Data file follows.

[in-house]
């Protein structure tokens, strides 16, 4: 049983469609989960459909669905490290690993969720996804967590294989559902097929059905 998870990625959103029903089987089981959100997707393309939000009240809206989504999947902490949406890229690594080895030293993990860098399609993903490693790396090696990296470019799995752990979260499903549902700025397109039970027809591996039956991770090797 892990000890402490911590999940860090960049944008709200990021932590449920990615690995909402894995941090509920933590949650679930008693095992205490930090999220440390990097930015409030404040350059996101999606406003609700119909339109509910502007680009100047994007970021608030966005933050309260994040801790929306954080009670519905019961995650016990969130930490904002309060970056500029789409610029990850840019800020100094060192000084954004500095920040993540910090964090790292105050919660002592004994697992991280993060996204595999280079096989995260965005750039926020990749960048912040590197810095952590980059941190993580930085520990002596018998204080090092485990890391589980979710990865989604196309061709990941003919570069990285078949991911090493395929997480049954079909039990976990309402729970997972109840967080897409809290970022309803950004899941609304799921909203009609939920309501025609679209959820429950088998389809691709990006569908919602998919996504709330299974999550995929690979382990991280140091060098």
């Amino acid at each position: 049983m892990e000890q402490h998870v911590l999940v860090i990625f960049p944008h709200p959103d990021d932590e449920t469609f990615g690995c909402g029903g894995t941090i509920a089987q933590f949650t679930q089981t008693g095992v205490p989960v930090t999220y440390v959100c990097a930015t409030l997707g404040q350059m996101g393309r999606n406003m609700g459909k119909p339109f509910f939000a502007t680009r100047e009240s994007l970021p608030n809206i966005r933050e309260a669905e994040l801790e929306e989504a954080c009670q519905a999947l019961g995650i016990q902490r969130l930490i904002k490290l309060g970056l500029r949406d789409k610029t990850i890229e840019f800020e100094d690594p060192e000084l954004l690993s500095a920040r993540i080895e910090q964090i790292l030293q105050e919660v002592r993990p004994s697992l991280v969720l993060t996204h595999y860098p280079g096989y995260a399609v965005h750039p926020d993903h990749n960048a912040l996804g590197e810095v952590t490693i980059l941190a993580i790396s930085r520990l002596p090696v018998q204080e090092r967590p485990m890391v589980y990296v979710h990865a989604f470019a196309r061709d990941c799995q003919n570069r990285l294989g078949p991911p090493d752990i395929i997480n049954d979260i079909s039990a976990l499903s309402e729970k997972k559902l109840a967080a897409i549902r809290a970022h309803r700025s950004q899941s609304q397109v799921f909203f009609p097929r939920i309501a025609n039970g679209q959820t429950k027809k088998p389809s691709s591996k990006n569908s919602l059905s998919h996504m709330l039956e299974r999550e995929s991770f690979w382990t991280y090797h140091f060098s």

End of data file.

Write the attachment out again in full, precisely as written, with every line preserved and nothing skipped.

[in-house]
């Protein structure tokens, strides 16, 4: 049983469609989960459909669905490290690993969720996804967590294989559902097929059905 998870990625959103029903089987089981959100997707393309939000009240809206989504999947902490949406890229690594080895030293993990860098399609993903490693790396090696990296470019799995752990979260499903549902700025397109039970027809591996039956991770090797 892990000890402490911590999940860090960049944008709200990021932590449920990615690995909402894995941090509920933590949650679930008693095992205490930090999220440390990097930015409030404040350059996101999606406003609700119909339109509910502007680009100047994007970021608030966005933050309260994040801790929306954080009670519905019961995650016990969130930490904002309060970056500029789409610029990850840019800020100094060192000084954004500095920040993540910090964090790292105050919660002592004994697992991280993060996204595999280079096989995260965005750039926020990749960048912040590197810095952590980059941190993580930085520990002596018998204080090092485990890391589980979710990865989604196309061709990941003919570069990285078949991911090493395929997480049954079909039990976990309402729970997972109840967080897409809290970022309803950004899941609304799921909203009609939920309501025609679209959820429950088998389809691709990006569908919602998919996504709330299974999550995929690979382990991280140091060098």
């Amino acid at each position: 049983m892990e000890q402490h998870v911590l999940v860090i990625f960049p944008h709200p959103d990021d932590e449920t469609f990615g690995c909402g029903g894995t941090i509920a089987q933590f949650t679930q089981t008693g095992v205490p989960v930090t999220y440390v959100c990097a930015t409030l997707g404040q350059m996101g393309r999606n406003m609700g459909k119909p339109f509910f939000a502007t680009r100047e009240s994007l970021p608030n809206i966005r933050e309260a669905e994040l801790e929306e989504a954080c009670q519905a999947l019961g995650i016990q902490r969130l930490i904002k490290l309060g970056l500029r949406d789409k610029t990850i890229e840019f800020e100094d690594p060192e000084l954004l690993s500095a920040r993540i080895e910090q964090i790292l030293q105050e919660v002592r993990p004994s697992l991280v969720l993060t996204h595999y860098p280079g096989y995260a399609v965005h750039p926020d993903h990749n960048a912040l996804g590197e810095v952590t490693i980059l941190a993580i790396s930085r520990l002596p090696v018998q204080e090092r967590p485990m890391v589980y990296v979710h990865a989604f470019a196309r061709d990941c799995q003919n570069r990285l294989g078949p991911p090493d752990i395929i997480n049954d979260i079909s039990a976990l499903s309402e729970k997972k559902l109840a967080a897409i549902r809290a970022h309803r700025s950004q899941s609304q397109v799921f909203f009609p097929r939920i309501a025609n039970g679209q959820t429950k027809k088998p389809s691709s591996k990006n569908s919602l059905s998919h996504m709330l039956e299974r999550e995929s991770f690979w382990t991280y090797h140091f060098s």